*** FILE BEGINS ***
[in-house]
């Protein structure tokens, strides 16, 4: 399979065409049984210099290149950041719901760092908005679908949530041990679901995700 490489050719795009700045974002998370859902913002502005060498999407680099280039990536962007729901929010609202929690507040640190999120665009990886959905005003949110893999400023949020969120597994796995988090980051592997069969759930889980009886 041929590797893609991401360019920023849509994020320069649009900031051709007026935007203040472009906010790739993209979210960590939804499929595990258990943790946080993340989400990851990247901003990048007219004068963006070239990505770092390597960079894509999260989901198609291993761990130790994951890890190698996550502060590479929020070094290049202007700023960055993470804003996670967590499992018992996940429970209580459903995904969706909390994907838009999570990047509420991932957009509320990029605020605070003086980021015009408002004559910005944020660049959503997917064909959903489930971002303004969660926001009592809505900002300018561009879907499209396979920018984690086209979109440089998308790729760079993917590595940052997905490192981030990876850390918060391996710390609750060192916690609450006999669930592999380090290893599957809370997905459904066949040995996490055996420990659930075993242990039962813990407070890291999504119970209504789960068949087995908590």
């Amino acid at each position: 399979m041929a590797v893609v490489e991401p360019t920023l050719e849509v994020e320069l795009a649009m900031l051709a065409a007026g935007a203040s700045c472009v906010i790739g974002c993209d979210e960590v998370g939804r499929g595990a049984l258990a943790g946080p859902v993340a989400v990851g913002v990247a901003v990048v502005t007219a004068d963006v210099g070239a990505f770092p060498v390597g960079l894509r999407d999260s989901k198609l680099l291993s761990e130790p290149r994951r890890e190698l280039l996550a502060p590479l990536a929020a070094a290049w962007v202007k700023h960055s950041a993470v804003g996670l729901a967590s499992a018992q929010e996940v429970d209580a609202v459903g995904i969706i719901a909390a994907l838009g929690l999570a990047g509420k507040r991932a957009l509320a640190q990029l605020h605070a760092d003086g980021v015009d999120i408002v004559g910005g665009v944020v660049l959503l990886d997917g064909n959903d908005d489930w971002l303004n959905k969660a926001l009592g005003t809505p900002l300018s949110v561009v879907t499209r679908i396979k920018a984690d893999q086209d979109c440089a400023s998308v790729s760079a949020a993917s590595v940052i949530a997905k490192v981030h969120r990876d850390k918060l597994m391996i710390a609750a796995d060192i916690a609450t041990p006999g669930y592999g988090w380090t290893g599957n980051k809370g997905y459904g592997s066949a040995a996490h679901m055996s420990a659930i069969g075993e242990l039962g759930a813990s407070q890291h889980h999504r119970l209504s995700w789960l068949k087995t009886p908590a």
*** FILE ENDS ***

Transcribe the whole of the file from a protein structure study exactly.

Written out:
[in-house]
């Protein structure tokens, strides 16, 4: 399979065409049984210099290149950041719901760092908005679908949530041990679901995700 490489050719795009700045974002998370859902913002502005060498999407680099280039990536962007729901929010609202929690507040640190999120665009990886959905005003949110893999400023949020969120597994796995988090980051592997069969759930889980009886 041929590797893609991401360019920023849509994020320069649009900031051709007026935007203040472009906010790739993209979210960590939804499929595990258990943790946080993340989400990851990247901003990048007219004068963006070239990505770092390597960079894509999260989901198609291993761990130790994951890890190698996550502060590479929020070094290049202007700023960055993470804003996670967590499992018992996940429970209580459903995904969706909390994907838009999570990047509420991932957009509320990029605020605070003086980021015009408002004559910005944020660049959503997917064909959903489930971002303004969660926001009592809505900002300018561009879907499209396979920018984690086209979109440089998308790729760079993917590595940052997905490192981030990876850390918060391996710390609750060192916690609450006999669930592999380090290893599957809370997905459904066949040995996490055996420990659930075993242990039962813990407070890291999504119970209504789960068949087995908590």
């Amino acid at each position: 399979m041929a590797v893609v490489e991401p360019t920023l050719e849509v994020e320069l795009a649009m900031l051709a065409a007026g935007a203040s700045c472009v906010i790739g974002c993209d979210e960590v998370g939804r499929g595990a049984l258990a943790g946080p859902v993340a989400v990851g913002v990247a901003v990048v502005t007219a004068d963006v210099g070239a990505f770092p060498v390597g960079l894509r999407d999260s989901k198609l680099l291993s761990e130790p290149r994951r890890e190698l280039l996550a502060p590479l990536a929020a070094a290049w962007v202007k700023h960055s950041a993470v804003g996670l729901a967590s499992a018992q929010e996940v429970d209580a609202v459903g995904i969706i719901a909390a994907l838009g929690l999570a990047g509420k507040r991932a957009l509320a640190q990029l605020h605070a760092d003086g980021v015009d999120i408002v004559g910005g665009v944020v660049l959503l990886d997917g064909n959903d908005d489930w971002l303004n959905k969660a926001l009592g005003t809505p900002l300018s949110v561009v879907t499209r679908i396979k920018a984690d893999q086209d979109c440089a400023s998308v790729s760079a949020a993917s590595v940052i949530a997905k490192v981030h969120r990876d850390k918060l597994m391996i710390a609750a796995d060192i916690a609450t041990p006999g669930y592999g988090w380090t290893g599957n980051k809370g997905y459904g592997s066949a040995a996490h679901m055996s420990a659930i069969g075993e242990l039962g759930a813990s407070q890291h889980h999504r119970l209504s995700w789960l068949k087995t009886p908590a």